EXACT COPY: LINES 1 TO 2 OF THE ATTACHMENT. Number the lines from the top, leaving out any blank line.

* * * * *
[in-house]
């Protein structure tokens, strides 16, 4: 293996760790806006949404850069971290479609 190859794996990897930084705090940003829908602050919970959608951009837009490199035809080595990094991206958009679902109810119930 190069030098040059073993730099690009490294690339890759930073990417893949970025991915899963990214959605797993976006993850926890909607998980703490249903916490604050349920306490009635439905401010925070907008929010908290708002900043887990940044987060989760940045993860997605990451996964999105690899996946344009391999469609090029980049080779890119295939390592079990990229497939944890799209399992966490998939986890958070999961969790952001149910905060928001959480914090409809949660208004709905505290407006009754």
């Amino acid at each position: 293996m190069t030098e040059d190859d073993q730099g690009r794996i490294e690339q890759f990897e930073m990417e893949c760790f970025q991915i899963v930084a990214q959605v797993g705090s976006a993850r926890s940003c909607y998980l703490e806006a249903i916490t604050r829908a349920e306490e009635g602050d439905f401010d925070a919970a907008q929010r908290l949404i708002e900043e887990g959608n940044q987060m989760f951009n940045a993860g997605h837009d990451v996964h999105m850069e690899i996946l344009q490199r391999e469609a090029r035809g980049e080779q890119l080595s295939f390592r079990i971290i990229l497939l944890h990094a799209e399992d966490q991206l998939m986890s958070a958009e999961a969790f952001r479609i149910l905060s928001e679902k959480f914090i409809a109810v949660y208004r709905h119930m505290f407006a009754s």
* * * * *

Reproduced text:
[in-house]
């Protein structure tokens, strides 16, 4: 293996760790806006949404850069971290479609 190859794996990897930084705090940003829908602050919970959608951009837009490199035809080595990094991206958009679902109810119930 190069030098040059073993730099690009490294690339890759930073990417893949970025991915899963990214959605797993976006993850926890909607998980703490249903916490604050349920306490009635439905401010925070907008929010908290708002900043887990940044987060989760940045993860997605990451996964999105690899996946344009391999469609090029980049080779890119295939390592079990990229497939944890799209399992966490998939986890958070999961969790952001149910905060928001959480914090409809949660208004709905505290407006009754």